Does Culture Shape Our Understanding of Others’ Thoughts and Emotions? An Investigation Across 12 Countries
Cruz de Souza, Leonardo
Cardona, Juan Felipe
Clarens, Maria Florencia
Grisales-Cardenas, Johan Sebastián
Magrath Guimet, Nahuel
Luis Calandri, Ismael
Garcia, Adolfo M.
Brandão Moura, Millena Vieira
Santamaria Garcia, Hernando
Allegri, Ricardo F.
Sanches Yassuda, Mônica
Teixeira, Antônio Lúcio
Pontificia Universidad Javeriana. Facultad de Medicina. Departamento de Psiquiatría y Salud Mental
Pontificia Universidad Javeriana. Facultad de Medicina. Instituto de Envejecimiento
Artículo de revista
0894-4105 / 1931-1559 (Electrónico)
COARArtículo de revista
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Measures of social cognition have now become central in neuropsychology, being essential for early and differential diagnoses, follow-up, and rehabilitation in a wide range of conditions. With the scientific world becoming increasingly interconnected, international neuropsychological and medical collaborations are burgeoning to tackle the global challenges that are mental health conditions. These initiatives commonly merge data across a diversity of populations and countries, while ignoring their specificity. Objective: In this context, we aimed to estimate the influence of participants’ nationality on social cognition evaluation. This issue is of particular importance as most cognitive tasks are developed in highly specific contexts, not representative of that encountered by the world’s population. Method: Through a large international study across 18 sites, neuropsychologists assessed core aspects of social cognition in 587 participants from 12 countries using traditional and widely used tasks. Results: Age, gender, and education were found to impact measures of mentalizing and emotion recognition. After controlling for these factors, differences between countries accounted for more than 20% of the variance on both measures. Importantly, it was possible to isolate participants’ nationality from potential translation issues, which classically constitute a major limitation. Conclusions: Overall, these findings highlight the need for important methodological shifts to better represent social cognition in both fundamental research and clinical practice, especially within emerging international networks and consortia.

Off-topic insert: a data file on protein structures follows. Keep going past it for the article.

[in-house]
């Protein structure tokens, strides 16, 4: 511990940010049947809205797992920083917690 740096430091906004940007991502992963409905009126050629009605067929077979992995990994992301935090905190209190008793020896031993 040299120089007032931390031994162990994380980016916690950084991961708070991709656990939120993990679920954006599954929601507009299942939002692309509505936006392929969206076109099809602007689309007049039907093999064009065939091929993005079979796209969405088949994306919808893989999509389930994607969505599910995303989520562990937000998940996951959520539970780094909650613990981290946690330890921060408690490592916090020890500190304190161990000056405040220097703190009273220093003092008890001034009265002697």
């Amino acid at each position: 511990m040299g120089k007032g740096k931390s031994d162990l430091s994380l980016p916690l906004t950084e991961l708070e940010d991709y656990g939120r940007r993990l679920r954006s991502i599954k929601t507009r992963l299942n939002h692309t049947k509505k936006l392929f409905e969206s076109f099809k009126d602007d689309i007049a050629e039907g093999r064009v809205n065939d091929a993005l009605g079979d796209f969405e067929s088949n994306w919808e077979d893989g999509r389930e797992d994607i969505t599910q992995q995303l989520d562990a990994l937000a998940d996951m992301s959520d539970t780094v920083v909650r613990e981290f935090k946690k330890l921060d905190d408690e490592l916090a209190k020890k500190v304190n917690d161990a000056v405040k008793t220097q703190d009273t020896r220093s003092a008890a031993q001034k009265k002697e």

Link to the resourcehttps://psycnet.apa.org/fulltext/2022-79828-001.html
SourceNeuropsychology; Volumen 36 Número 7 , Páginas 664 - 682 (2022)
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